THE PUBLIC DEFENSE PROGRAM
The judiciary plays an important role in stabilizing the balance of power within government and in enhancing public confidence in the government. The right to a competent, independent, and impartial tribunal is articulated in the Universal Declaration of Human Rights (Article 10) and the International Covenant on Civil and Political Rights (Article 14), as well as in regional treaties and conventions. Recognizing the essential role played by a competent, independent, and impartial judiciary in the protection of human rights and fundamental freedoms, in 1985, the seventh United Nations Congress on the Prevention of Crime and Treatment of Offenders adopted, and the General Assembly endorsed, the Basic Principles on the Independence of the Judiciary. These principles are to be “taken into account and respected by Governments within the framework of their national legislation and practice and be brought to the attention of judges, lawyers, members of the executive and the legislature, and the public in general.” The Principles cover the independence of the judiciary, freedom of expression and association, qualifications, selection and training, conditions of service and tenure, and discipline, suspension, and removal. As such, the Guidelines provide a framework which can be used by states to assess the functioning of its judiciary with respect to international standards. An effective court system is an integral part of a functioning criminal justice system.
Additionally, International human rights instruments recognize that when a person’s fundamental rights to life and liberty are put at risk by the State, that person has a right to legal assistance to ensure that the State properly fulfills its obligations imposed by law, without violating the rights of the individual in the process. As a result, the Eighth UN Congress on the Prevention of Crime and the Treatment of Offenders adopted, in 1990, the UN Basic Principles on the Role of Lawyers making its first principle the following: “All persons are entitled to call upon the assistance of a lawyer of their choice to protect and establish their rights and to defend them in all stages of criminal proceedings.” The Basic Principles further place responsibility upon the government and the legal profession to ensure that everyone has access to counsel, regardless of means or background, to protect the right to equality before the law.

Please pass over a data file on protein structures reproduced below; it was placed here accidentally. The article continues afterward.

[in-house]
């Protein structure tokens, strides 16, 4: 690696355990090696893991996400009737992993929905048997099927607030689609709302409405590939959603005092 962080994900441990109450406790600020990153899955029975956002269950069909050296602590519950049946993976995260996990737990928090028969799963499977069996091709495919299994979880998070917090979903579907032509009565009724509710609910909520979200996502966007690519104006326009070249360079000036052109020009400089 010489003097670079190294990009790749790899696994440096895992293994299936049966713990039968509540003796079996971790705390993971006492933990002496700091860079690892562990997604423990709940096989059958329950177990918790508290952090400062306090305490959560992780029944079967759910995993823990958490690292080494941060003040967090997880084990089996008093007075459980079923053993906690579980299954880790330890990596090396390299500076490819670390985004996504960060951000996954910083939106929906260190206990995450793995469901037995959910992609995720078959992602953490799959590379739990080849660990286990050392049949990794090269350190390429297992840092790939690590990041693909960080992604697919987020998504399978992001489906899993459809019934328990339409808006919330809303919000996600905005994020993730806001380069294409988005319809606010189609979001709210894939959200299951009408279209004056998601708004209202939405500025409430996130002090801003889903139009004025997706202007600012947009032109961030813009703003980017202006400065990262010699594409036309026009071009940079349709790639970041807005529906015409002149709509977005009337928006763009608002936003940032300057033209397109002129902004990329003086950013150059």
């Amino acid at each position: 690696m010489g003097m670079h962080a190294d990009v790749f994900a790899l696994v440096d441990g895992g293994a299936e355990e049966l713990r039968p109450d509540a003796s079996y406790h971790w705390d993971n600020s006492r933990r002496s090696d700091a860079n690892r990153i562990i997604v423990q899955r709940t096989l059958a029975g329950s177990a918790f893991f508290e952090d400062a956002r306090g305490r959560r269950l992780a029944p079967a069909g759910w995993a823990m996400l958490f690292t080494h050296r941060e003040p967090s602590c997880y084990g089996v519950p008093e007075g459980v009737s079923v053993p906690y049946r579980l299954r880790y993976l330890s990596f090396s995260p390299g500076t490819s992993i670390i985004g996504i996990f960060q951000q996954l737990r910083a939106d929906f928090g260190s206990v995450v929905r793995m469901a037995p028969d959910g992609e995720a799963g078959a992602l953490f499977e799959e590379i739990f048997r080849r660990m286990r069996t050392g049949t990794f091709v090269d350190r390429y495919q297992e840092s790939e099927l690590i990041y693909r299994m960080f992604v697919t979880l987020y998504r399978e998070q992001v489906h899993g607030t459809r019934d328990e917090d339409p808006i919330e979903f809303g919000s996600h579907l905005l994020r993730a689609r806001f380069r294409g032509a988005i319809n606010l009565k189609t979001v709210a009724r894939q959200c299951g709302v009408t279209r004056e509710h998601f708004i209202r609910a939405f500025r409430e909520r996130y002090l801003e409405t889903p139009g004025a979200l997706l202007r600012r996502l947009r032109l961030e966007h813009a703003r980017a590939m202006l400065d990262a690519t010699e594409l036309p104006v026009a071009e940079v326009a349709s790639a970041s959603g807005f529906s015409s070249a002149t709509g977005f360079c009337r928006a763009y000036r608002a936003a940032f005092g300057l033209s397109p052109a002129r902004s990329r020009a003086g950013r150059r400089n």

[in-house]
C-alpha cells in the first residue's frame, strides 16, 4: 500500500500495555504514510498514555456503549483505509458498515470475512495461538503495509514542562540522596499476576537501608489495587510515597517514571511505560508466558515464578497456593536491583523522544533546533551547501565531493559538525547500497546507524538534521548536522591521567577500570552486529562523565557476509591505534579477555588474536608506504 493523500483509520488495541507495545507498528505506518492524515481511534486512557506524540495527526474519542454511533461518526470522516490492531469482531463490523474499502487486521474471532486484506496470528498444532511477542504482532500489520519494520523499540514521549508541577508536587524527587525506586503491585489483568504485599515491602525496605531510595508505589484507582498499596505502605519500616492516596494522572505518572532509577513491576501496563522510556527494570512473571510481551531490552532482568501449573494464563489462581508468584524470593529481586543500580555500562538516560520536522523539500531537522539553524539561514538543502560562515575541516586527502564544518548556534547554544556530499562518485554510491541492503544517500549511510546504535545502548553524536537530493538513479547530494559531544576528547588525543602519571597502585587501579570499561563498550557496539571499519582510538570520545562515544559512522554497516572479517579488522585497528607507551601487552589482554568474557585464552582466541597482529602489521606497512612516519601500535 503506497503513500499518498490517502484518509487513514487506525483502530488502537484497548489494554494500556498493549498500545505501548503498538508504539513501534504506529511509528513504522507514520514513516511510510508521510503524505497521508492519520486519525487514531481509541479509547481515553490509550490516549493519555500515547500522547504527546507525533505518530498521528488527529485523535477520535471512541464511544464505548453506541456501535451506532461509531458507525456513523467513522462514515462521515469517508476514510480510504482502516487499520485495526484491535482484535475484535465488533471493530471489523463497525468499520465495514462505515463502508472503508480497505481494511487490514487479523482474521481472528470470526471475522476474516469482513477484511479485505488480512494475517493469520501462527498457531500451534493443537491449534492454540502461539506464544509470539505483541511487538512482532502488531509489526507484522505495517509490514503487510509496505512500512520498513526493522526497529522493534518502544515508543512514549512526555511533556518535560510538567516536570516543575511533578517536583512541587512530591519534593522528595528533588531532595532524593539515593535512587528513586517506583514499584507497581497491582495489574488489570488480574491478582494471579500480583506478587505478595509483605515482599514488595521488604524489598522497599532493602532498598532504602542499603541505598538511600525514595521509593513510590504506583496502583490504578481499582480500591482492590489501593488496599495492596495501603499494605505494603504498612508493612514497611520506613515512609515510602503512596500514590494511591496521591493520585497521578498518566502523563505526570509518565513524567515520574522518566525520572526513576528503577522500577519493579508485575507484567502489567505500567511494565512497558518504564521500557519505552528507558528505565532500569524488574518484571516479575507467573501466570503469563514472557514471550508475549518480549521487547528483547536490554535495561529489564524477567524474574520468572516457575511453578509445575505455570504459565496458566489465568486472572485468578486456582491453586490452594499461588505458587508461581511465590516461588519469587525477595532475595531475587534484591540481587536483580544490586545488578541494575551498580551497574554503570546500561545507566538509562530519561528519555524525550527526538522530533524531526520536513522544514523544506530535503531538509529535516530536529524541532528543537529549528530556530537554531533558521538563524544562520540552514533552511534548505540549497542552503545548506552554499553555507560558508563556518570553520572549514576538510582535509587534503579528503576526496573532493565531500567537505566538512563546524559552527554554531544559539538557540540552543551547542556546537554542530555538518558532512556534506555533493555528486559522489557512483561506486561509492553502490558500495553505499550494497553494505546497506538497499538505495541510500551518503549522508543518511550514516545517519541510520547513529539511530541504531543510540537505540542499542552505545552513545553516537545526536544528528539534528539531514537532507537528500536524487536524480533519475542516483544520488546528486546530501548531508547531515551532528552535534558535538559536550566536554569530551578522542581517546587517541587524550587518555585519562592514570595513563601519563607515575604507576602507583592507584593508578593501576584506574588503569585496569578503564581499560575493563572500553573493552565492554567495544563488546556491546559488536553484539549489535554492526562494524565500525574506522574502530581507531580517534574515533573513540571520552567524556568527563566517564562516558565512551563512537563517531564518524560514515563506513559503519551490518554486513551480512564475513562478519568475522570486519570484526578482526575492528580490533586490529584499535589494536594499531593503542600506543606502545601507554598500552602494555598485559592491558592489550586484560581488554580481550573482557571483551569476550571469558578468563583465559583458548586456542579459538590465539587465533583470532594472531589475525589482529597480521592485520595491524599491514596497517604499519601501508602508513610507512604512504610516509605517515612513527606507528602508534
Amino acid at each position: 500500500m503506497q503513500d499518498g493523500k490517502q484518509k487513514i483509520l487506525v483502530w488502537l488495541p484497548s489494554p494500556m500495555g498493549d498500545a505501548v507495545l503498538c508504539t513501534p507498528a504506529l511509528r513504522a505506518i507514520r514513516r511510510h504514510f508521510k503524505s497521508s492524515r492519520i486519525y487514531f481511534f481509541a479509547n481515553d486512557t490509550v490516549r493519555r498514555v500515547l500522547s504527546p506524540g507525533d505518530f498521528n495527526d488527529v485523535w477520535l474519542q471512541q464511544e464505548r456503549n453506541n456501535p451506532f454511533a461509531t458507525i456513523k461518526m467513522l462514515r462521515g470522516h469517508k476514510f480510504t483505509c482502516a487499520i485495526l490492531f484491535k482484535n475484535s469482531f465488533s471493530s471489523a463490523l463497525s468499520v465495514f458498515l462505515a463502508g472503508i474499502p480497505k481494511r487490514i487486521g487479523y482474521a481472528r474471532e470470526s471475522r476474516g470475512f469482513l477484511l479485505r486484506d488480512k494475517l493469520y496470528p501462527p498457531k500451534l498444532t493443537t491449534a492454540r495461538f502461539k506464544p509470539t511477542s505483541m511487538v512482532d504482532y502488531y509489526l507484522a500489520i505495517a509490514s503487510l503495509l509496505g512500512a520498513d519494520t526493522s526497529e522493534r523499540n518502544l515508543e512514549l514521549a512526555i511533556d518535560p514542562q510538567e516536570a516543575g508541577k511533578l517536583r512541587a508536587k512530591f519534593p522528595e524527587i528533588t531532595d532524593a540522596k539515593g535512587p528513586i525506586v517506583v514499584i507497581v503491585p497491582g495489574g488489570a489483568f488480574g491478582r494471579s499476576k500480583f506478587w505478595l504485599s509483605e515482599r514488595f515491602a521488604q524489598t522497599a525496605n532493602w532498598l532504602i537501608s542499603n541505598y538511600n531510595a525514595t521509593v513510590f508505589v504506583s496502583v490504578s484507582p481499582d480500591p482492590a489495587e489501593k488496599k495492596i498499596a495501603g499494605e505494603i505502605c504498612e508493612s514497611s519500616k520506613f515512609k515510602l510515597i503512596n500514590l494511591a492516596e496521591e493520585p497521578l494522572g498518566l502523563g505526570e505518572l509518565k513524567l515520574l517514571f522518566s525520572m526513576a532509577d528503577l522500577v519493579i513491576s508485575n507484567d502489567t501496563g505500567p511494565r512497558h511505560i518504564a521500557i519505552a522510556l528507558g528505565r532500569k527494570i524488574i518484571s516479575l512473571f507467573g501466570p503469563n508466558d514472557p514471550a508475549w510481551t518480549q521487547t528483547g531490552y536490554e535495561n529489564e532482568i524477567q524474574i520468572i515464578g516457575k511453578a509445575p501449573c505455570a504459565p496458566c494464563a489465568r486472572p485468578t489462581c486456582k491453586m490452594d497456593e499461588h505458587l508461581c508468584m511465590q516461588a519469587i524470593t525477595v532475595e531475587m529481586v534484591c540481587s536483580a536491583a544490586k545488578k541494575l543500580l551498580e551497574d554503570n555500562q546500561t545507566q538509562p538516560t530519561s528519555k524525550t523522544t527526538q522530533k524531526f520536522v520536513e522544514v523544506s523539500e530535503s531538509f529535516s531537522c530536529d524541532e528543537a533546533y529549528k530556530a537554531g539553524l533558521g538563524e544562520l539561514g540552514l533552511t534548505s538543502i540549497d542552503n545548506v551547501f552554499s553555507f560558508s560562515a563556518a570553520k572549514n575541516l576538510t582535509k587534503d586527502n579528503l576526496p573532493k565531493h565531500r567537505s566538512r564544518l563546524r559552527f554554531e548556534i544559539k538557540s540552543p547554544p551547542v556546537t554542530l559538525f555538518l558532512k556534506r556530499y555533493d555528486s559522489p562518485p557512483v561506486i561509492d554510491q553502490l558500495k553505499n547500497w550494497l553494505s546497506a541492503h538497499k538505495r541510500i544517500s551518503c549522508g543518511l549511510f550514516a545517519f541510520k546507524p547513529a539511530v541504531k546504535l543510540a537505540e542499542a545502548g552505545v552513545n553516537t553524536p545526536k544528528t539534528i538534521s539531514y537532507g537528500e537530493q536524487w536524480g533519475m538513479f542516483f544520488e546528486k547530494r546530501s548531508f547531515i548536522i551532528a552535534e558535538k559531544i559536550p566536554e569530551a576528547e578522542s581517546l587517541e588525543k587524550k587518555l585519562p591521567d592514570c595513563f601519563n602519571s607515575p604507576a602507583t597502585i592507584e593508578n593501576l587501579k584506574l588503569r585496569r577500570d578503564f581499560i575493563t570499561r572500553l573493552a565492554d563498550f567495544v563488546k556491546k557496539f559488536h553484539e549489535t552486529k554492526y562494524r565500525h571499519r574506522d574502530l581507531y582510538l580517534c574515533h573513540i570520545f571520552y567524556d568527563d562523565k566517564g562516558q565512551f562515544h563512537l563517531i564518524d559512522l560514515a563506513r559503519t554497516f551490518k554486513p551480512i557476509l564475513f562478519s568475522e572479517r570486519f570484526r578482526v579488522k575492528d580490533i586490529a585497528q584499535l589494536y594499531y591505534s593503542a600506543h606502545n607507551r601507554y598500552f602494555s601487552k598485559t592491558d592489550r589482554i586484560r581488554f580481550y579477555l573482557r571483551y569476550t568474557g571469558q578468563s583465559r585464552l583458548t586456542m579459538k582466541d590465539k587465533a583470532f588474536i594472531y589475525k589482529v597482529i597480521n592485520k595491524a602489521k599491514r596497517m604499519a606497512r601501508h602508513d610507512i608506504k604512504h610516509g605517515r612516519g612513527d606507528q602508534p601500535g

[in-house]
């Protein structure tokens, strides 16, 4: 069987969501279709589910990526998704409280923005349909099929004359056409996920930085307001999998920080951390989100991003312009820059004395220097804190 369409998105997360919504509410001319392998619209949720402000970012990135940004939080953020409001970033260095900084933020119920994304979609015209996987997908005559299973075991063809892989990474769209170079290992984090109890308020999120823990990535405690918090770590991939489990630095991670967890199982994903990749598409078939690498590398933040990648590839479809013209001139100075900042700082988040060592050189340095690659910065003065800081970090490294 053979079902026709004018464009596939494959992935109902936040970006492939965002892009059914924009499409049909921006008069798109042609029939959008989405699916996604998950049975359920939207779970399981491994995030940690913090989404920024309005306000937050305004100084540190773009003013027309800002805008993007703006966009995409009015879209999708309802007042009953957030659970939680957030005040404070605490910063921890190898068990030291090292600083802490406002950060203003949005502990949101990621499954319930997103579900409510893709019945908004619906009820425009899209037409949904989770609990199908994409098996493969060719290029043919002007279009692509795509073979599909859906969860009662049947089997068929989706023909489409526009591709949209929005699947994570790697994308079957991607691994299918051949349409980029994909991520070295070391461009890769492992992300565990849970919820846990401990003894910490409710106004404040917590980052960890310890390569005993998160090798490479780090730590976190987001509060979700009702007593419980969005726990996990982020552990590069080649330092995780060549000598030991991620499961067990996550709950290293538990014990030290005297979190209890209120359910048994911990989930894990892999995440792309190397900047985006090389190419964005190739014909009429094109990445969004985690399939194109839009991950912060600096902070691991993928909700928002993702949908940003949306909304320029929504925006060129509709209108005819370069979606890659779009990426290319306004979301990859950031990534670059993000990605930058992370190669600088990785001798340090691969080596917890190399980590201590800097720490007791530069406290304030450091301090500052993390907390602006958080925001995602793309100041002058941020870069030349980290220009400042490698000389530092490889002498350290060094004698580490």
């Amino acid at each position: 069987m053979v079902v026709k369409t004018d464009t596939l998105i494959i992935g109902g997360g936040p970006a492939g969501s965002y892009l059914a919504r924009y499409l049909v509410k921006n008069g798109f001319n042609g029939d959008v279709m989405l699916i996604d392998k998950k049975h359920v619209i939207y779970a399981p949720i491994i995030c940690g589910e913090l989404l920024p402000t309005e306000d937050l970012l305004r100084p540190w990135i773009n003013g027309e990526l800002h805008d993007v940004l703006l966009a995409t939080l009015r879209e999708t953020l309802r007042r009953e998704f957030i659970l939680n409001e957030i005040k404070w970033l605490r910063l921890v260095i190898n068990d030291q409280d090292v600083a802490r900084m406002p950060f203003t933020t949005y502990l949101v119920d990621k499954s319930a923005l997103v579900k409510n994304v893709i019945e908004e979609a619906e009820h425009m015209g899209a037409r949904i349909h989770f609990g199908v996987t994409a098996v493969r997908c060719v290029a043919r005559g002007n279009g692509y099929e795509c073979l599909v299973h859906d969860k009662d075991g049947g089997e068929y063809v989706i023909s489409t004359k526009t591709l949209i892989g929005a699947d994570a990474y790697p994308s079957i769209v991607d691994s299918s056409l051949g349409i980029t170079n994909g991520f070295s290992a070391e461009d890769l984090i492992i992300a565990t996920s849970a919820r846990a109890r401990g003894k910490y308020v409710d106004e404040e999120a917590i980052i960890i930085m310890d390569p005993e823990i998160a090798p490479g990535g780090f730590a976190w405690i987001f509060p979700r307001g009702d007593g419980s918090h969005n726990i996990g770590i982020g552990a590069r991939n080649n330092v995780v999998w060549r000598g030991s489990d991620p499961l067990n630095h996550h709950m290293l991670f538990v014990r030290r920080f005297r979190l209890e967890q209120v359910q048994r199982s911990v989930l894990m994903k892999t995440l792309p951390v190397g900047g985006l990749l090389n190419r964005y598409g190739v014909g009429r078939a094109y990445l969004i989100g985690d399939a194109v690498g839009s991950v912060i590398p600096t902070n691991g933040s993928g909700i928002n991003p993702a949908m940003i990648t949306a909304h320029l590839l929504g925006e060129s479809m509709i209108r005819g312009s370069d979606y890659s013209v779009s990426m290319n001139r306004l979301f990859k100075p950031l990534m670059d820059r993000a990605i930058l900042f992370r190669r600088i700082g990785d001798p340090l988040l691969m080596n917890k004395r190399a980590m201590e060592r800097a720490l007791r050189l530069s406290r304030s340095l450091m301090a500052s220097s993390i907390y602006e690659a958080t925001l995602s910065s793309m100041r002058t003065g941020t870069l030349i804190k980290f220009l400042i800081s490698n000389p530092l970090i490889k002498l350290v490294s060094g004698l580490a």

Consistent with the aforementioned international obligations as imposed by internal Law, the Supreme Court of Liberia in 2009, established the National Public Defense Program administered through the Public Defenders’ Office (PDO) under the direct coordination of a Coordinator for Public Defense. The Program aims at: providing legal representation to indigent criminal defenders; as well as enhancing access to justice to all individuals suspected or accused of crimes, including those arrested or detained”, with the goal of protecting the fundamental rights of the criminal defendant as is enshrined in the following provisions of the Constitution of Liberia (1986) reflected below as follows: